On June 4, 1975, The Sierra Sun announced: and#8220;The Nevada County Planning Commission approved a use permit for the construction, operation and maintenance of the county branch library at the southeast corner of Levon Avenue and Donner Pass Road and#8230;and#8221;

In July, 1975, on land originally donated by local benefactors, the Joseph family, the first shovel of dirt was turned at the new site. The library, which was completed on August 23, 1976, was built with federal revenue sharing funds ($192,507), a Max C. Fleischman Foundation grant ($31,432) and Truckee community donations ($9,590).

Since that time the Truckee community of residents has rapidly grown from 3,500 to more than 16,000, and library space and services have been unable to keep pace, despite two library expansions. The Truckee Library is a cultural Mecca for permanent residents as well as visitors and second homeowners who swell the population to more than 100,000 during the tourist seasons. The Truckee Library is too small for a community that loves its library. There is no more room to expand on the current site. The Friends of the Truckee Library is currently planning for a new Truckee Library as well as leading efforts to raise funds and address ongoing fiscal challenges for library operations.

It is clear Truckee values its library: In recent years, close to 100,000 patron visits were made annually, and residents have twice overwhelmingly approved a sales tax measure to augment funding from the county. Truckee Friends of the Library is dedicated to bringing about the creation of the new, modern library that Truckee needs and deserves.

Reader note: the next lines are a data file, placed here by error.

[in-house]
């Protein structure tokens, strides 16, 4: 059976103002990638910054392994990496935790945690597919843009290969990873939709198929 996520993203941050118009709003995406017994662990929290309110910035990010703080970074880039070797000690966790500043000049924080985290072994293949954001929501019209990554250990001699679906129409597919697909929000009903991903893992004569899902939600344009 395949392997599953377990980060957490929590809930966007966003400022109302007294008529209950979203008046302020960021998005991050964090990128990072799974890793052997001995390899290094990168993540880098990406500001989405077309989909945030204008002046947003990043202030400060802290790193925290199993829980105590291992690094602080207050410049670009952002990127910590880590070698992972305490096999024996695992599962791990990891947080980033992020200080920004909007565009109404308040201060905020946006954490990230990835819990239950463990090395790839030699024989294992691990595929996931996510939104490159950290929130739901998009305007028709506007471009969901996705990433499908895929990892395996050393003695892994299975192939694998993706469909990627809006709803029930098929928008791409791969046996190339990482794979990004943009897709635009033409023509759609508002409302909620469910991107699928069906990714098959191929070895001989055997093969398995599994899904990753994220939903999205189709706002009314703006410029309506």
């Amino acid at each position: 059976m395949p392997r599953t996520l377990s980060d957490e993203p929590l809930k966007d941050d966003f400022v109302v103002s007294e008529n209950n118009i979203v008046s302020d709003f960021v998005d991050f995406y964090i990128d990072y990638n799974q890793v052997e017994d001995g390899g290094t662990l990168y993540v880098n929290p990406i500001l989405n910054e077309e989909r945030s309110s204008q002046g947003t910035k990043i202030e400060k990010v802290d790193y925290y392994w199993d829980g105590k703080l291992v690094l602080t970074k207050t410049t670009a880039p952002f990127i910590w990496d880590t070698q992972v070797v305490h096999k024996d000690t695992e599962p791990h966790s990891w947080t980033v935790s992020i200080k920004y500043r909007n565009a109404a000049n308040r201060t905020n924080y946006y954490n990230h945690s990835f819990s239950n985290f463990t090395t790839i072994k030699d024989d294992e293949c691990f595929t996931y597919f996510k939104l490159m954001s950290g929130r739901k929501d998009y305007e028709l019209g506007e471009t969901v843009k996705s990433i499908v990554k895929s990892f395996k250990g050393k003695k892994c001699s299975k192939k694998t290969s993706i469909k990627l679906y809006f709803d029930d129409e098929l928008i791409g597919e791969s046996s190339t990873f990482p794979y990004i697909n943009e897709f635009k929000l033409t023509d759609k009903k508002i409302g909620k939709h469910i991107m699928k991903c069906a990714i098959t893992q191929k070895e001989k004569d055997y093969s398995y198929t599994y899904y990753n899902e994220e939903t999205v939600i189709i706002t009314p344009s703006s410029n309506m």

The Friends of the Truckee Library (FOTL) is an incorporated, nonprofit, grassroots organization dedicated to promoting the Truckee Library as an essential institution of society. Our members advocate, educate and raise funds on behalf of the library, its patrons, and the entire Truckee community. We are a dedicated group of active volunteers that has spent four decades devoted to growing and sustaining the Truckee Library.

It has been the historical role of FOTL to advocate for and raise funds to sustain our library, augment library collections and enhance programming. FOTL helped advocate for and build the first library in Truckee, and has been instrumental in securing its well-being ever since. In the ’90s, FOTL’s advocacy and fundraising kept our library’s doors open while a more permanent source of funding was secured. FOTL sponsored the two highly successful local campaigns to pass a county sales tax, which has been providing additional library funding for the past 20 years.

The Friends raise funds through used book sales, events and donation drives to provide community cultural events, materials for children’s programming and adult literacy programs, and to purchase monthly best sellers to assure current literature is readily available to Truckee patrons. FOTL is directing its efforts to planning for a new library that will meet the needs of a growing population. For information visit

and#8212; Ruth Jackson Hall, chair, Friends of the Truckee library